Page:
The first class for the forgotten class

The first day of class isn’t usually in May, the average age of students isn’t 46 and class doesn’t usually involve a personal call for feedback from the mayor.

But this was the case for 175 Chicagoans who were the first to begin the six-month Chicago Career Tech program Monday.

“What can we do for the forgotten class?” Mayor Richard M. Daley asked the students, “That’s you. You worked hard, you went to school, you worked, you paid your taxes. … But you don’t fit into all the poverty programs. You don’t fit into all the rich programs.”

To qualify for the program, which retrains workers in technology skills, participants must be receiving or have exhausted unemployment benefits, have made between $25,000 and $75,000 annually in a previous job, be a Chicago resident and have at least a high school diploma or GED.

Robert LaLonde, a professor at the University of Chicago’s Harris School of Public Policy whose research includes workforce education and training, said targeting these workers sounds like a good idea. “Those are people who are likely to be employable afterwards and they’ve already demonstrated that they’re trainable,” he said. But researchers have very little data to evaluate programs that target previously employed workers receiving retraining, LaLonde said.

Every week, program participants will get two days of classroom training, two days of job shadowing at a business and two days of service learning at a not-for-profit or government organization. During the program, participants will receive a weekly stipend of about $400 in addition to any unemployment benefits.

Kelly O’Brien, vice president of marketing and communications at the United Way of Metropolitan Chicago, the organization coordinating the service learning portion of the program, said technology skills from program participants would be an asset to the partner organizations. However, she said, organizations were required to provide projects that had a teaching component that would also benefit students.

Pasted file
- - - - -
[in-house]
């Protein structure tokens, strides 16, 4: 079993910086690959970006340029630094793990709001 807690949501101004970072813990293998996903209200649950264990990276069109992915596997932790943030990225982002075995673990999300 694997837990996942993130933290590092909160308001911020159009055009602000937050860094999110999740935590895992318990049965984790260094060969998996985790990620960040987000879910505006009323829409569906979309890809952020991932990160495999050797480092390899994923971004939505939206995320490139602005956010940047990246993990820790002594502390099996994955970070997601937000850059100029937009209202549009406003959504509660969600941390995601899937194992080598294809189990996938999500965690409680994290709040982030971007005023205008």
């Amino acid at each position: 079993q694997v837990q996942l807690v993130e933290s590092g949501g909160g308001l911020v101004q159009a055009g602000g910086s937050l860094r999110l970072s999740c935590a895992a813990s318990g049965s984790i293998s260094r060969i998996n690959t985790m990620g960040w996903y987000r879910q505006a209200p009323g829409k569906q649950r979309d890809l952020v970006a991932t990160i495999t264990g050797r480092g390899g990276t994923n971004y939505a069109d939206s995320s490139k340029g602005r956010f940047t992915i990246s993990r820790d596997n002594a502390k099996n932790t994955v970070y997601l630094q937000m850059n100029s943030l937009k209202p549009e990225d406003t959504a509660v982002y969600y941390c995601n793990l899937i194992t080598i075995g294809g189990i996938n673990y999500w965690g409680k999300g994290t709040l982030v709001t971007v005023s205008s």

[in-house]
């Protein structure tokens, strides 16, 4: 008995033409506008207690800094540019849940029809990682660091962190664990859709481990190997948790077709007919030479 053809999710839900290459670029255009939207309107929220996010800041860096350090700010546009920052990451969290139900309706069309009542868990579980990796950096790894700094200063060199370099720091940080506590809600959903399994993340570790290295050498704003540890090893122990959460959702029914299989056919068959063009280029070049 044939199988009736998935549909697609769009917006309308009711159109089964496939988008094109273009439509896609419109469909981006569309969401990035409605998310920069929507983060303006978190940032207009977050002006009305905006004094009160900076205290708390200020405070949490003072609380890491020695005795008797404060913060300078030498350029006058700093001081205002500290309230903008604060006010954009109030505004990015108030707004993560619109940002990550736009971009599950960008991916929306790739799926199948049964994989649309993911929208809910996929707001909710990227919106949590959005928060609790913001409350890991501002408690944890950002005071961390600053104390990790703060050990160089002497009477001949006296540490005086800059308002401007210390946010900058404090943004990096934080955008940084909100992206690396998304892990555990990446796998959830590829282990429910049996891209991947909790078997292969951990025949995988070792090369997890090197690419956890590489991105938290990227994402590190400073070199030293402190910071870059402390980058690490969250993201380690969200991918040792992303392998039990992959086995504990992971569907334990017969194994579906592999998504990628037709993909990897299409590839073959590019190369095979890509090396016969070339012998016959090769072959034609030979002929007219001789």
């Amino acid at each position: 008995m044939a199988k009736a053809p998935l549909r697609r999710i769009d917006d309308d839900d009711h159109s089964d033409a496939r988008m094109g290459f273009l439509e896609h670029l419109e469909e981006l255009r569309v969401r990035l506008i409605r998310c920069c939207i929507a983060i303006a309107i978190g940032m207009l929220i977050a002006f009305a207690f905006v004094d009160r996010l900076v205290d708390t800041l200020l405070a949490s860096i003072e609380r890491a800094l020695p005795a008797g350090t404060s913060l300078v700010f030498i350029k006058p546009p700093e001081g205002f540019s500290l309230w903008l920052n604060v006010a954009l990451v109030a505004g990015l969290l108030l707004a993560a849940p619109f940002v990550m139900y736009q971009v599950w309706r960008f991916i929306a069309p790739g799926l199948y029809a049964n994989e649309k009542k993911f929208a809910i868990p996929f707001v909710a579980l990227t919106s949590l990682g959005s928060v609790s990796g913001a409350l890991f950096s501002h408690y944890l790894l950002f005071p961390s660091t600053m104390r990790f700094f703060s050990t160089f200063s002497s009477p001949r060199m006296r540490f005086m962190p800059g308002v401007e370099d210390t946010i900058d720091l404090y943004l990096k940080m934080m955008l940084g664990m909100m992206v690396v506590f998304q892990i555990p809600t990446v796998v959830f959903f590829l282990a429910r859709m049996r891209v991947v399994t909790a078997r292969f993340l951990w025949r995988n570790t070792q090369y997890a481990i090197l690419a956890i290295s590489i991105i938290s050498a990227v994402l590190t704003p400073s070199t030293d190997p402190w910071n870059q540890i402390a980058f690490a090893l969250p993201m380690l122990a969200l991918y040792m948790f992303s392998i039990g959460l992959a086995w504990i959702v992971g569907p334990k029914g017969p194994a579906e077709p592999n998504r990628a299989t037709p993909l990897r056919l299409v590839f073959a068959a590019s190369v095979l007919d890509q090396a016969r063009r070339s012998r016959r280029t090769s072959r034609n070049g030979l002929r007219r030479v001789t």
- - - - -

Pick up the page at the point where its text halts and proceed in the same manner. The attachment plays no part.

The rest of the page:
Service learning projects  from dozens of partner organizations may teach skills including  web development, database management and working with social media.

Amanda Luther, acting director of marketing and recruiting for Chicago Career Tech, said participants will receive training in areas including health-care information technology, digital media, project management and technical certifications. “We wanted to give them the skill set to go out to be placed into a new position in an industry that is hiring,” Luther said.

Over the next three years the city will provide $25 million in funding from its Parking Meter Human Infrastructure Fund, Luther said, with additional funds coming from foundations and the private sector.

Chicago Career Tech is accepting applications for the second group of students, which is expected to begin the program in late October with 325 available spaces. Potential students can apply for the program by filling out a screening application on the initiative’s website.

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Photo by Brooke Collins/City of Chicago

This was originally published on Medill Reports Chicago on May 19, 2010. It was published in the Chicago Journal as First Class for the Middle Class on May 26, 2010